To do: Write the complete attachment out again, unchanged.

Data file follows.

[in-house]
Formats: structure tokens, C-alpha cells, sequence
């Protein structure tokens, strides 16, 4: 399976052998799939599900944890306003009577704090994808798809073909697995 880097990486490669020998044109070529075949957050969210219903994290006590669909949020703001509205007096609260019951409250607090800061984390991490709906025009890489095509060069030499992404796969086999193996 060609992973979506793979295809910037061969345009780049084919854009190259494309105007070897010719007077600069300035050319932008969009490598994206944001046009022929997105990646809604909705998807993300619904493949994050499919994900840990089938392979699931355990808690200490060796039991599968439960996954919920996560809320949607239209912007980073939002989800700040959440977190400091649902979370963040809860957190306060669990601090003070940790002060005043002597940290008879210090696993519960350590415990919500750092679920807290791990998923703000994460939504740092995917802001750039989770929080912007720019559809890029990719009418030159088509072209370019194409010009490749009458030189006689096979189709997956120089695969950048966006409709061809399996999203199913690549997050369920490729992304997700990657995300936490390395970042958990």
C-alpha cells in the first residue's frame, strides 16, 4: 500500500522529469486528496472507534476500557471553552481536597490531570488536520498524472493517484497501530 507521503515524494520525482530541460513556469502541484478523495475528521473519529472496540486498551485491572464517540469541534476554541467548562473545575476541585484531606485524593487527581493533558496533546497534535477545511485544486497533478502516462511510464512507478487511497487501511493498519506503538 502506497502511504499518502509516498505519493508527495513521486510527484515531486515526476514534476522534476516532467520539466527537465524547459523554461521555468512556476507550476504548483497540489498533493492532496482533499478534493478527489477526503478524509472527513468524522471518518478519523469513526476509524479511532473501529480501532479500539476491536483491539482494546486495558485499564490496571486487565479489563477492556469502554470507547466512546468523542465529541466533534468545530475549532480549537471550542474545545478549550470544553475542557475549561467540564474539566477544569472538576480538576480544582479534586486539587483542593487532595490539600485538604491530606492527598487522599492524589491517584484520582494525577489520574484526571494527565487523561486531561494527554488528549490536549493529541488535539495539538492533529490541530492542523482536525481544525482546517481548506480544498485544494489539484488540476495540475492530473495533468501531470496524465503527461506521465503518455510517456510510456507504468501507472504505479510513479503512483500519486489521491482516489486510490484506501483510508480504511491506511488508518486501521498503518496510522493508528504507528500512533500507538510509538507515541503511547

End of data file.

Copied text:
[in-house]
Formats: structure tokens, C-alpha cells, sequence
């Protein structure tokens, strides 16, 4: 399976052998799939599900944890306003009577704090994808798809073909697995 880097990486490669020998044109070529075949957050969210219903994290006590669909949020703001509205007096609260019951409250607090800061984390991490709906025009890489095509060069030499992404796969086999193996 060609992973979506793979295809910037061969345009780049084919854009190259494309105007070897010719007077600069300035050319932008969009490598994206944001046009022929997105990646809604909705998807993300619904493949994050499919994900840990089938392979699931355990808690200490060796039991599968439960996954919920996560809320949607239209912007980073939002989800700040959440977190400091649902979370963040809860957190306060669990601090003070940790002060005043002597940290008879210090696993519960350590415990919500750092679920807290791990998923703000994460939504740092995917802001750039989770929080912007720019559809890029990719009418030159088509072209370019194409010009490749009458030189006689096979189709997956120089695969950048966006409709061809399996999203199913690549997050369920490729992304997700990657995300936490390395970042958990």
C-alpha cells in the first residue's frame, strides 16, 4: 500500500522529469486528496472507534476500557471553552481536597490531570488536520498524472493517484497501530 507521503515524494520525482530541460513556469502541484478523495475528521473519529472496540486498551485491572464517540469541534476554541467548562473545575476541585484531606485524593487527581493533558496533546497534535477545511485544486497533478502516462511510464512507478487511497487501511493498519506503538 502506497502511504499518502509516498505519493508527495513521486510527484515531486515526476514534476522534476516532467520539466527537465524547459523554461521555468512556476507550476504548483497540489498533493492532496482533499478534493478527489477526503478524509472527513468524522471518518478519523469513526476509524479511532473501529480501532479500539476491536483491539482494546486495558485499564490496571486487565479489563477492556469502554470507547466512546468523542465529541466533534468545530475549532480549537471550542474545545478549550470544553475542557475549561467540564474539566477544569472538576480538576480544582479534586486539587483542593487532595490539600485538604491530606492527598487522599492524589491517584484520582494525577489520574484526571494527565487523561486531561494527554488528549490536549493529541488535539495539538492533529490541530492542523482536525481544525482546517481548506480544498485544494489539484488540476495540475492530473495533468501531470496524465503527461506521465503518455510517456510510456507504468501507472504505479510513479503512483500519486489521491482516489486510490484506501483510508480504511491506511488508518486501521498503518496510522493508528504507528500512533500507538510509538507515541503511547